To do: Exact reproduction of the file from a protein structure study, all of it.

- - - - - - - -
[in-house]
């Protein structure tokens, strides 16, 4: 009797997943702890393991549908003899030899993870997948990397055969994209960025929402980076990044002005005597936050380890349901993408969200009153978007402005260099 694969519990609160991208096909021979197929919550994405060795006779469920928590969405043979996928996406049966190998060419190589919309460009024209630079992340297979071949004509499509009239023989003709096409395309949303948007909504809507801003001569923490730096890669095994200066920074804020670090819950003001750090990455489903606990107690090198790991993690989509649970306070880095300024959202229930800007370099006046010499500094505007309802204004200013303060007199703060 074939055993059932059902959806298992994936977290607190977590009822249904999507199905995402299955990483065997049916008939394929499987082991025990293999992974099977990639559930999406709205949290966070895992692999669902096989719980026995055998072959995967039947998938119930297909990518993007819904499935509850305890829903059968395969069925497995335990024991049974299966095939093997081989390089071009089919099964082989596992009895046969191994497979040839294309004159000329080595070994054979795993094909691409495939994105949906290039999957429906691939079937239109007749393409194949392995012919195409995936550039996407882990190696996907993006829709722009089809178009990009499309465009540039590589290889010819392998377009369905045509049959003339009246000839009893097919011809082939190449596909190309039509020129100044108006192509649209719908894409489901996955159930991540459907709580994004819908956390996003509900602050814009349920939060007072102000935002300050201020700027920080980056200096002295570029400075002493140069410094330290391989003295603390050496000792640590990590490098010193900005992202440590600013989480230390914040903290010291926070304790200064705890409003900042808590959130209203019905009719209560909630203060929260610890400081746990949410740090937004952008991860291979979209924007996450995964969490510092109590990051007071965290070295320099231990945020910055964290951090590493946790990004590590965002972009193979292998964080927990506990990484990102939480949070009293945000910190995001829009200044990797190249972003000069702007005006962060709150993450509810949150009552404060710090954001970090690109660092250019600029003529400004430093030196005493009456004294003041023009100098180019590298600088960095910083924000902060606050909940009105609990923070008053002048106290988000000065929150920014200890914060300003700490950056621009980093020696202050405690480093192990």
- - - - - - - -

[in-house]
């Protein structure tokens, strides 16, 4: 009797997943702890393991549908003899030899993870997948990397055969994209960025929402980076990044002005005597936050380890349901993408969200009153978007402005260099 694969519990609160991208096909021979197929919550994405060795006779469920928590969405043979996928996406049966190998060419190589919309460009024209630079992340297979071949004509499509009239023989003709096409395309949303948007909504809507801003001569923490730096890669095994200066920074804020670090819950003001750090990455489903606990107690090198790991993690989509649970306070880095300024959202229930800007370099006046010499500094505007309802204004200013303060007199703060 074939055993059932059902959806298992994936977290607190977590009822249904999507199905995402299955990483065997049916008939394929499987082991025990293999992974099977990639559930999406709205949290966070895992692999669902096989719980026995055998072959995967039947998938119930297909990518993007819904499935509850305890829903059968395969069925497995335990024991049974299966095939093997081989390089071009089919099964082989596992009895046969191994497979040839294309004159000329080595070994054979795993094909691409495939994105949906290039999957429906691939079937239109007749393409194949392995012919195409995936550039996407882990190696996907993006829709722009089809178009990009499309465009540039590589290889010819392998377009369905045509049959003339009246000839009893097919011809082939190449596909190309039509020129100044108006192509649209719908894409489901996955159930991540459907709580994004819908956390996003509900602050814009349920939060007072102000935002300050201020700027920080980056200096002295570029400075002493140069410094330290391989003295603390050496000792640590990590490098010193900005992202440590600013989480230390914040903290010291926070304790200064705890409003900042808590959130209203019905009719209560909630203060929260610890400081746990949410740090937004952008991860291979979209924007996450995964969490510092109590990051007071965290070295320099231990945020910055964290951090590493946790990004590590965002972009193979292998964080927990506990990484990102939480949070009293945000910190995001829009200044990797190249972003000069702007005006962060709150993450509810949150009552404060710090954001970090690109660092250019600029003529400004430093030196005493009456004294003041023009100098180019590298600088960095910083924000902060606050909940009105609990923070008053002048106290988000000065929150920014200890914060300003700490950056621009980093020696202050405690480093192990």